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LG Chem and KEMCO establish battery recycling joint venture

Updated: Jul 12


LG Chem and Korea Energy Materials Company, KEMCO, has established a joint venture with the aim to produce precursor material and for the recycling of battery waste in South Korea. The production capacity is aimed at 20,000 tonnes of NCMA precursor per annum with an investment of more than 200 KRW (153 MUSD) and an anticipated production start in Q2 2024.The plant will be located in the Onsan Industrial Complex in Ulsan and will supply the LG Chem Cheongju Cathode Materials Plant.


LG Chem from South Korea is the owner of the world's second largest lithium-ion battery producer LG Energy Solutions. The company is also investing in its own cathode production for which precursor production is a key activity. KEMCO is a subsidiary to Korea Zinc Co which is part of the Youngpoong Group, a leader in both zinc and nickel production. Kemco, which entered the lithium-ion battery industry in 2017 is today a producer of nickel sulphate which is a key component in precursors. In 2021 the company started to recycle waste batteries using smelting as pre-treatment claiming recovery of Ni, Co and Cu with a 95% recovery rate and 90% of the lithium.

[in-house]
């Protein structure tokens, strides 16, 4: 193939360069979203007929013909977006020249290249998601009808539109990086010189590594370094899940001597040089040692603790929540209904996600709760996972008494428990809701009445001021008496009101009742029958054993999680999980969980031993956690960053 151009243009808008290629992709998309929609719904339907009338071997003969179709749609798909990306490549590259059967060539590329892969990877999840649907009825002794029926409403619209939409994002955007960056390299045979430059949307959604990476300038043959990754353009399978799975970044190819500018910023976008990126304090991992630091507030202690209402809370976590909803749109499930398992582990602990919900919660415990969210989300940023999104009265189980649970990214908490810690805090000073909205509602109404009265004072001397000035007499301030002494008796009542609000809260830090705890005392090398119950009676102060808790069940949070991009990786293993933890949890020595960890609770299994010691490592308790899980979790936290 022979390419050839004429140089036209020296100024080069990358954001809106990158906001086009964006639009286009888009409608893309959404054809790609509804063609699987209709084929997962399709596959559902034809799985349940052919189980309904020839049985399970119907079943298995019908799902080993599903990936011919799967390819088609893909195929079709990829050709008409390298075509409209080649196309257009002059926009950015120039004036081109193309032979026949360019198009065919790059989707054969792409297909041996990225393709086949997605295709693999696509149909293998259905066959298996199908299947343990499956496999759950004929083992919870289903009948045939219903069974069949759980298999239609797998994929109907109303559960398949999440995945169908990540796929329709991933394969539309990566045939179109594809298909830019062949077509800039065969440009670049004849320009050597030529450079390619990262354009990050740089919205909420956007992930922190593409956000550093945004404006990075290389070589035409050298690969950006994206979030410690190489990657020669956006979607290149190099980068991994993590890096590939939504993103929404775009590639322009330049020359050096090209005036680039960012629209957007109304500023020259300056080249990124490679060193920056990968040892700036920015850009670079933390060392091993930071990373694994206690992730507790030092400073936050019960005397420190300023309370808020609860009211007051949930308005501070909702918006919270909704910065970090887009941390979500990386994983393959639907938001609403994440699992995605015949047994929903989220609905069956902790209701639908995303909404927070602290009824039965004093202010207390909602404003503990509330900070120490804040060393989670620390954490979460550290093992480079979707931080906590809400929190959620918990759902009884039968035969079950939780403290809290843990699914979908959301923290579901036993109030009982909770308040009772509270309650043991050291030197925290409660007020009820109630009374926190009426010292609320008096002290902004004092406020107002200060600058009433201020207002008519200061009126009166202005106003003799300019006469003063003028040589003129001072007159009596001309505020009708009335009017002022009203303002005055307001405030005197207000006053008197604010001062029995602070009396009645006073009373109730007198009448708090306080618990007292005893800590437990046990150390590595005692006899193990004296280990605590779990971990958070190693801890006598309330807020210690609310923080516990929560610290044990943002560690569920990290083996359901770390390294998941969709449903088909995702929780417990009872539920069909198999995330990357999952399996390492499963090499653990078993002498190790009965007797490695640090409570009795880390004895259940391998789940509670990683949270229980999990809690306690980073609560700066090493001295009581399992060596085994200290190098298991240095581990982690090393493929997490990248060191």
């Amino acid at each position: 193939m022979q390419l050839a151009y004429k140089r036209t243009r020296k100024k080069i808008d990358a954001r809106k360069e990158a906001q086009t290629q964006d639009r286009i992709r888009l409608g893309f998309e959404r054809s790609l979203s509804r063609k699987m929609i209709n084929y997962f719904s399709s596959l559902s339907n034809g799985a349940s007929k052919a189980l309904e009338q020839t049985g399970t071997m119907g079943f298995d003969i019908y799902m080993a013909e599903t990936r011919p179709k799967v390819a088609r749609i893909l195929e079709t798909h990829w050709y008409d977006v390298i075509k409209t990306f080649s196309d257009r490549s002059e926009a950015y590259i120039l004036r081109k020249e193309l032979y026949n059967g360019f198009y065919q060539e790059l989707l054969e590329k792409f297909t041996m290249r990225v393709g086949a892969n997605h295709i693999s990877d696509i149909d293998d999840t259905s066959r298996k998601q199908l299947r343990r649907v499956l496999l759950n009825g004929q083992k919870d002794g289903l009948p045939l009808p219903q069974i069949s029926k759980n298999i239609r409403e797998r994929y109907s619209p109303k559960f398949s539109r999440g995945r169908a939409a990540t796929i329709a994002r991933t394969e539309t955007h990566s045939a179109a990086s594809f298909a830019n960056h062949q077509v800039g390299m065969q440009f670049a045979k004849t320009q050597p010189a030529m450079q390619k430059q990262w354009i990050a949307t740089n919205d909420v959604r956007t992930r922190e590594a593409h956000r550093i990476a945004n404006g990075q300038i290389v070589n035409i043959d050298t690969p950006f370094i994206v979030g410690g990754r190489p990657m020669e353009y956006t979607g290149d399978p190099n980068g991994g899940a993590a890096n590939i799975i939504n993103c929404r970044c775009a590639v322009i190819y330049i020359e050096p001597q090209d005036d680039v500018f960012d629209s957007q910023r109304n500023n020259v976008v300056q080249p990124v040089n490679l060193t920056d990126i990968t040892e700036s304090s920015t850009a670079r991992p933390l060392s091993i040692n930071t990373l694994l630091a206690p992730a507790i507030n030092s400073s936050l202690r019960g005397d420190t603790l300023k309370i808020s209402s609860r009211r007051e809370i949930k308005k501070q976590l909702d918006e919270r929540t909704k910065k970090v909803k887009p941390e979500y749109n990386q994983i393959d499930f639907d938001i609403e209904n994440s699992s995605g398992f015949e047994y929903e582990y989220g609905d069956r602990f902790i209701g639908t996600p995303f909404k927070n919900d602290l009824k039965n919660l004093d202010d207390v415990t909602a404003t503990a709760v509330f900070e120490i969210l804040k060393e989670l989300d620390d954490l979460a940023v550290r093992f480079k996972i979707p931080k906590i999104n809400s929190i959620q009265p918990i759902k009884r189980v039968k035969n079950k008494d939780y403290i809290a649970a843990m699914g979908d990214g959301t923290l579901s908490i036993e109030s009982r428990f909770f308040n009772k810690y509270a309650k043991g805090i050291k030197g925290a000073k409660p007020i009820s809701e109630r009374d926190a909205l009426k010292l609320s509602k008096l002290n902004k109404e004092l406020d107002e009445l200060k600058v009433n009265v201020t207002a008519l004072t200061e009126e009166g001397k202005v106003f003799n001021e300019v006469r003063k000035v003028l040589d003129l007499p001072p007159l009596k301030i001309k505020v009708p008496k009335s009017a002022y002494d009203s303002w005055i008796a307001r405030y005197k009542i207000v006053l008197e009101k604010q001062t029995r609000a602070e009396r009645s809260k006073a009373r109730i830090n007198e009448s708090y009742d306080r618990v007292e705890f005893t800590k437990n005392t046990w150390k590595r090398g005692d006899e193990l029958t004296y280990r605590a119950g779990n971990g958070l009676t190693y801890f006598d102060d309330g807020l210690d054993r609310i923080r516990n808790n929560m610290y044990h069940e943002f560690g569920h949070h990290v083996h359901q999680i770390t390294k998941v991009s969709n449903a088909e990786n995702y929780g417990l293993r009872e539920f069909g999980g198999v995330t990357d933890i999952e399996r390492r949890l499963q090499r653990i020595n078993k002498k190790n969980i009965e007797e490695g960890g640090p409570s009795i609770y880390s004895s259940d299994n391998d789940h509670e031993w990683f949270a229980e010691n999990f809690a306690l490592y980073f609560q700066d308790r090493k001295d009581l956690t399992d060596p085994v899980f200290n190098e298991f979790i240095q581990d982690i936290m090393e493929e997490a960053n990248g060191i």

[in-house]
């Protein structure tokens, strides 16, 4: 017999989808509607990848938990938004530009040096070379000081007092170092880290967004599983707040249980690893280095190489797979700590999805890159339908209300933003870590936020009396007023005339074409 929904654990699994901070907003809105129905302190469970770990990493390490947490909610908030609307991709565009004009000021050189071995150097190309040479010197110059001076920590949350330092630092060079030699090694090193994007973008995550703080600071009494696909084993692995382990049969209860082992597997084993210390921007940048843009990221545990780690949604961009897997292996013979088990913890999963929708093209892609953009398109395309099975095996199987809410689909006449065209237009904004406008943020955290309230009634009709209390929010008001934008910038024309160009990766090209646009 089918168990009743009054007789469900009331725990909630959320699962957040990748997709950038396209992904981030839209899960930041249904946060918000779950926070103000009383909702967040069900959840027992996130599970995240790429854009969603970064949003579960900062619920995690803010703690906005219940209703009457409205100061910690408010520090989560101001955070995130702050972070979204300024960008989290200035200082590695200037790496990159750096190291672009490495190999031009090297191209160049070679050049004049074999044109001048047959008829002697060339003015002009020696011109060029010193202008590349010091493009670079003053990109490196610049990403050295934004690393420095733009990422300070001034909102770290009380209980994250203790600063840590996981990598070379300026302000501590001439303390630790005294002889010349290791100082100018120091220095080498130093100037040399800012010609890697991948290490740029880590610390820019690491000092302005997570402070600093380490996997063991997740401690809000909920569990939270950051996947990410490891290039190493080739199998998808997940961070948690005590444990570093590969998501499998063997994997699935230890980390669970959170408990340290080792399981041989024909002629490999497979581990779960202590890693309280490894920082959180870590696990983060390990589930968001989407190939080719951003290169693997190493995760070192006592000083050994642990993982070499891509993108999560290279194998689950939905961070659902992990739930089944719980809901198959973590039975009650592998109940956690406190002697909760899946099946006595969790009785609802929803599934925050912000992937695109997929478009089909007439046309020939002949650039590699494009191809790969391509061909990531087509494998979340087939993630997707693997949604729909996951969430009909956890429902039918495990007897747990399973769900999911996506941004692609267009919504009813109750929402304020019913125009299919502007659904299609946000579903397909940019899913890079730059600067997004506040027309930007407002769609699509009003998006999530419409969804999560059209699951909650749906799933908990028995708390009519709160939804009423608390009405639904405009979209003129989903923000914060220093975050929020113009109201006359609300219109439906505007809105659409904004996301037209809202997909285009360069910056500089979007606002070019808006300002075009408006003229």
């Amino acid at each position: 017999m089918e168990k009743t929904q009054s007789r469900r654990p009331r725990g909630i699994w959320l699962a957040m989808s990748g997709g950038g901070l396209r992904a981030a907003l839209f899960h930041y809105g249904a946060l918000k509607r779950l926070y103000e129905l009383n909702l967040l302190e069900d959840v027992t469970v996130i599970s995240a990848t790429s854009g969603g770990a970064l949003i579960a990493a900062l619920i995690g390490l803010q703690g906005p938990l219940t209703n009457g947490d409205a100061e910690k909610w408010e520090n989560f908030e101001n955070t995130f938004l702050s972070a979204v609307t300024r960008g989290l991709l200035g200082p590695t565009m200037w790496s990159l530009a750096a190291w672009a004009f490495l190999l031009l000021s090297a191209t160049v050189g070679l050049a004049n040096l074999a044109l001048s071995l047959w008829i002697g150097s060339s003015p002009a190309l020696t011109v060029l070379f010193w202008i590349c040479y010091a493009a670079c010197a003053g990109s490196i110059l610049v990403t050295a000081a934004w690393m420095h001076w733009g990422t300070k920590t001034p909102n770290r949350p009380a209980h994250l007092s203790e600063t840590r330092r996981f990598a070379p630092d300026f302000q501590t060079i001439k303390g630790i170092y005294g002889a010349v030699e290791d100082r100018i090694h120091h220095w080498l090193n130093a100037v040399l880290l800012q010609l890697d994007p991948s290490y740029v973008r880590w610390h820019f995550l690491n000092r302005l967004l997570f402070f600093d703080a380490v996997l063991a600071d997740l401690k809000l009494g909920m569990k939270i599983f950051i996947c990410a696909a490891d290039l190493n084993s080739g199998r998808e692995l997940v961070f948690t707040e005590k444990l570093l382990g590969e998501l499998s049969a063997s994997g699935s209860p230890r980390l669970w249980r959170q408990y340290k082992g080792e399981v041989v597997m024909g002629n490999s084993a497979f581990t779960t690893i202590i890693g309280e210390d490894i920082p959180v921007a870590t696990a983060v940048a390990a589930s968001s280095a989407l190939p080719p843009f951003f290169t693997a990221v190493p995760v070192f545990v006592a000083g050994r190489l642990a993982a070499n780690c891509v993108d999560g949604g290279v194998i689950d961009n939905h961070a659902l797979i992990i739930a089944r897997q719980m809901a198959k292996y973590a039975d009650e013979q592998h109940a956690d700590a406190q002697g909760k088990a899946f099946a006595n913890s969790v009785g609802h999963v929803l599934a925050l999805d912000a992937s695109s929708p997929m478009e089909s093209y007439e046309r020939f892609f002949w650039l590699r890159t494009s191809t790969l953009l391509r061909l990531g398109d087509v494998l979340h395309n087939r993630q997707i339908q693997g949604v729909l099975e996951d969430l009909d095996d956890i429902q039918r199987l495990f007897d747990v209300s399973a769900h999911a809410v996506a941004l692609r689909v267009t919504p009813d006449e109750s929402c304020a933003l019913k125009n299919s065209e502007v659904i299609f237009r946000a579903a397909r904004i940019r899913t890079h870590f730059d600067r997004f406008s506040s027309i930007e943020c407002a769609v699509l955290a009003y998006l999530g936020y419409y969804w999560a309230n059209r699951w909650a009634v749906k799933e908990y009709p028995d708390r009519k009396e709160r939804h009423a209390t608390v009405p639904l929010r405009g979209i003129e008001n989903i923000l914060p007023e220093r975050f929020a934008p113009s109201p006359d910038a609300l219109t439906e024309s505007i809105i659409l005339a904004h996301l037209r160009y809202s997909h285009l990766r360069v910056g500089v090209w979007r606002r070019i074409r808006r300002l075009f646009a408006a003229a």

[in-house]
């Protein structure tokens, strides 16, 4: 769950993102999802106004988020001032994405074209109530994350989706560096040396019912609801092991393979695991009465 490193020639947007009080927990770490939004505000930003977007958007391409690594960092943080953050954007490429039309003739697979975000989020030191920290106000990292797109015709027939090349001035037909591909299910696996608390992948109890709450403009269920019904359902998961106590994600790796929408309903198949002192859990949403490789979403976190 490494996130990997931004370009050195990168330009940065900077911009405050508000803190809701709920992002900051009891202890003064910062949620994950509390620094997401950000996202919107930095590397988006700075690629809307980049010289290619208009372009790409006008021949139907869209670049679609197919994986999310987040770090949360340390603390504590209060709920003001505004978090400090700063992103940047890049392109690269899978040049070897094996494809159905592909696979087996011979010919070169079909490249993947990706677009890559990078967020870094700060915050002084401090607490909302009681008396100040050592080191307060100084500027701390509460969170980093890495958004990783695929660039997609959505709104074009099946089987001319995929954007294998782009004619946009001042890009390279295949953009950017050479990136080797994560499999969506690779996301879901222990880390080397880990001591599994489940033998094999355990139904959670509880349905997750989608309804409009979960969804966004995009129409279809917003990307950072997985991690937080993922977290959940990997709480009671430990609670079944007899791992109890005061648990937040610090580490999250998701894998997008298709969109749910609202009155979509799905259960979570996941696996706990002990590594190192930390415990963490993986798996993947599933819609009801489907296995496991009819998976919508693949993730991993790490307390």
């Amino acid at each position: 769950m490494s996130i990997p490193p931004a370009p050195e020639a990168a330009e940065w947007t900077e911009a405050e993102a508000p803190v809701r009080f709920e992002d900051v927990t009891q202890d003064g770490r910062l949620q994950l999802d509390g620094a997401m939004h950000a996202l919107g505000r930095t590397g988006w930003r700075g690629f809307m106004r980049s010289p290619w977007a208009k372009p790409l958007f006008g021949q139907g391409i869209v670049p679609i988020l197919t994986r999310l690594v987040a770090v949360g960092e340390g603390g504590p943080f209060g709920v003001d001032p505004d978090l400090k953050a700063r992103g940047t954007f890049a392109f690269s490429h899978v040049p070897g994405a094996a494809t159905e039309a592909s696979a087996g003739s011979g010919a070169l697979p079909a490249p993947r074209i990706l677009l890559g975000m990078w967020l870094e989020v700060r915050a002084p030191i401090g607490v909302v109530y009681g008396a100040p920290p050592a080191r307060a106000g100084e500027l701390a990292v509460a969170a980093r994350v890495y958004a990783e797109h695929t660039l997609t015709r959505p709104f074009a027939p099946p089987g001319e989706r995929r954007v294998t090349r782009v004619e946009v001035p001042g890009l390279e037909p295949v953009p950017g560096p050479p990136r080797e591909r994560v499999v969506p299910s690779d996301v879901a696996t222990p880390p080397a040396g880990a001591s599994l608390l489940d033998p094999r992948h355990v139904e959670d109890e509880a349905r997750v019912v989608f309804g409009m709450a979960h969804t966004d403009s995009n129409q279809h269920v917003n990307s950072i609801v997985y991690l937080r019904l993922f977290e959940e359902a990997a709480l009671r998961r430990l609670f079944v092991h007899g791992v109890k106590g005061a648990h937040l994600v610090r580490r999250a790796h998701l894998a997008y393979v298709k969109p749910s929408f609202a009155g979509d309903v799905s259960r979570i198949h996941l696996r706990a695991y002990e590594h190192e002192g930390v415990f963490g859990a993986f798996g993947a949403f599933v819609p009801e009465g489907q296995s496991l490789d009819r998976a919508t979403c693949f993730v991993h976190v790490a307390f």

The joint venture will be owned to 51% by KEMCO and 49% by LG Chem. For LG Chem the joint venture gives access to precursor material while KEMCO secures a stable customer of the same. Construction of the plant will start in July 2022 and commissioning is expected from Q2 2024. The capacity of 20,000 tonnes NCMA precursor will be fed by both recycled and virgin materials. The investment marks another important step for Korean precursor production, which previously has been concentrated to China.


The company should be able to source both production scrap and end-of-life batteries. The process will most probably be based on KEMCO's already ongoing activities with the use of smelting and hydro metallurgical material recovery.


For LG Chem this is another step to secure its position as a leader in battery materials. It also gives the company a good position in securing recycled content in the batteries, something which will be increasingly important in Europe when the new battery regulation enters into force with required levels of recycled content from 2030. In April 2021 LG Chem, alongside LG Energy Solutions agreed to invest 50 MUSD in the Canadian recycler Li-Cycle with an agreement to source 20,000 tonnes of nickel over 10 years while LGES would supply battery production scrap to Li-Cycle.


Read more about the joint venture here.